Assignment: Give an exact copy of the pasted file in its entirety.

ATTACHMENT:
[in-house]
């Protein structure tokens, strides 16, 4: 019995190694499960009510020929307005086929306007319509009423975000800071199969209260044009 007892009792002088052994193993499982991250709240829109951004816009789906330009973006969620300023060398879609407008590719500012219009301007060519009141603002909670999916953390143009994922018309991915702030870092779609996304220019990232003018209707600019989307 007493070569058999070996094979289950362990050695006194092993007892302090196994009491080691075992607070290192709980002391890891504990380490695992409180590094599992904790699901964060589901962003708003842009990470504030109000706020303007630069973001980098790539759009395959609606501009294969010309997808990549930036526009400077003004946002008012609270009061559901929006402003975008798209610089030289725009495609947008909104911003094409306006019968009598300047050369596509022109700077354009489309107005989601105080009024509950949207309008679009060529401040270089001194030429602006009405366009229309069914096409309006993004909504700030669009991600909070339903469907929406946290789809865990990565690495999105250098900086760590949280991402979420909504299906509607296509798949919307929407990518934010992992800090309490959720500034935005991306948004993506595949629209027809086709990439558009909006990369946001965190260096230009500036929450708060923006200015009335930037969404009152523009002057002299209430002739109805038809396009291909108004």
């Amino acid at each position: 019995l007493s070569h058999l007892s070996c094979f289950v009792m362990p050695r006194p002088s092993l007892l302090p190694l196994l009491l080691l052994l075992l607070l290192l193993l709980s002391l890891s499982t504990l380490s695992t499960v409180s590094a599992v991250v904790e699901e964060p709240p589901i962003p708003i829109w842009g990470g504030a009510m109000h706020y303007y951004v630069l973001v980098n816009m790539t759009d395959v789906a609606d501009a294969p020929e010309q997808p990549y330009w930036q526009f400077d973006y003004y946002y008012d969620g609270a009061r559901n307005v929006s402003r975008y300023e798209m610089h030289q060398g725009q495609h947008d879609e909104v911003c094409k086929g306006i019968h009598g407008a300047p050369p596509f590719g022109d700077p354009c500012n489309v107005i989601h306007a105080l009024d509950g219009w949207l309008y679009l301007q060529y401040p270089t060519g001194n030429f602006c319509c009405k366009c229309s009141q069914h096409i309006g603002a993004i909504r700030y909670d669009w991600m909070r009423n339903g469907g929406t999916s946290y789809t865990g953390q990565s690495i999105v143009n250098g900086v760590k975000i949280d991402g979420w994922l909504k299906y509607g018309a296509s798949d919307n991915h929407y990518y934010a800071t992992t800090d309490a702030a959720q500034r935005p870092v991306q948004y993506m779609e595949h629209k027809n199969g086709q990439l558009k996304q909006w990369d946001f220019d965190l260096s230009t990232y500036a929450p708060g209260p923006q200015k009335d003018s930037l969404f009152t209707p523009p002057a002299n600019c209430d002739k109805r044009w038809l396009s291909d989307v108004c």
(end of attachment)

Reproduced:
[in-house]
């Protein structure tokens, strides 16, 4: 019995190694499960009510020929307005086929306007319509009423975000800071199969209260044009 007892009792002088052994193993499982991250709240829109951004816009789906330009973006969620300023060398879609407008590719500012219009301007060519009141603002909670999916953390143009994922018309991915702030870092779609996304220019990232003018209707600019989307 007493070569058999070996094979289950362990050695006194092993007892302090196994009491080691075992607070290192709980002391890891504990380490695992409180590094599992904790699901964060589901962003708003842009990470504030109000706020303007630069973001980098790539759009395959609606501009294969010309997808990549930036526009400077003004946002008012609270009061559901929006402003975008798209610089030289725009495609947008909104911003094409306006019968009598300047050369596509022109700077354009489309107005989601105080009024509950949207309008679009060529401040270089001194030429602006009405366009229309069914096409309006993004909504700030669009991600909070339903469907929406946290789809865990990565690495999105250098900086760590949280991402979420909504299906509607296509798949919307929407990518934010992992800090309490959720500034935005991306948004993506595949629209027809086709990439558009909006990369946001965190260096230009500036929450708060923006200015009335930037969404009152523009002057002299209430002739109805038809396009291909108004």
């Amino acid at each position: 019995l007493s070569h058999l007892s070996c094979f289950v009792m362990p050695r006194p002088s092993l007892l302090p190694l196994l009491l080691l052994l075992l607070l290192l193993l709980s002391l890891s499982t504990l380490s695992t499960v409180s590094a599992v991250v904790e699901e964060p709240p589901i962003p708003i829109w842009g990470g504030a009510m109000h706020y303007y951004v630069l973001v980098n816009m790539t759009d395959v789906a609606d501009a294969p020929e010309q997808p990549y330009w930036q526009f400077d973006y003004y946002y008012d969620g609270a009061r559901n307005v929006s402003r975008y300023e798209m610089h030289q060398g725009q495609h947008d879609e909104v911003c094409k086929g306006i019968h009598g407008a300047p050369p596509f590719g022109d700077p354009c500012n489309v107005i989601h306007a105080l009024d509950g219009w949207l309008y679009l301007q060529y401040p270089t060519g001194n030429f602006c319509c009405k366009c229309s009141q069914h096409i309006g603002a993004i909504r700030y909670d669009w991600m909070r009423n339903g469907g929406t999916s946290y789809t865990g953390q990565s690495i999105v143009n250098g900086v760590k975000i949280d991402g979420w994922l909504k299906y509607g018309a296509s798949d919307n991915h929407y990518y934010a800071t992992t800090d309490a702030a959720q500034r935005p870092v991306q948004y993506m779609e595949h629209k027809n199969g086709q990439l558009k996304q909006w990369d946001f220019d965190l260096s230009t990232y500036a929450p708060g209260p923006q200015k009335d003018s930037l969404f009152t209707p523009p002057a002299n600019c209430d002739k109805r044009w038809l396009s291909d989307v108004c």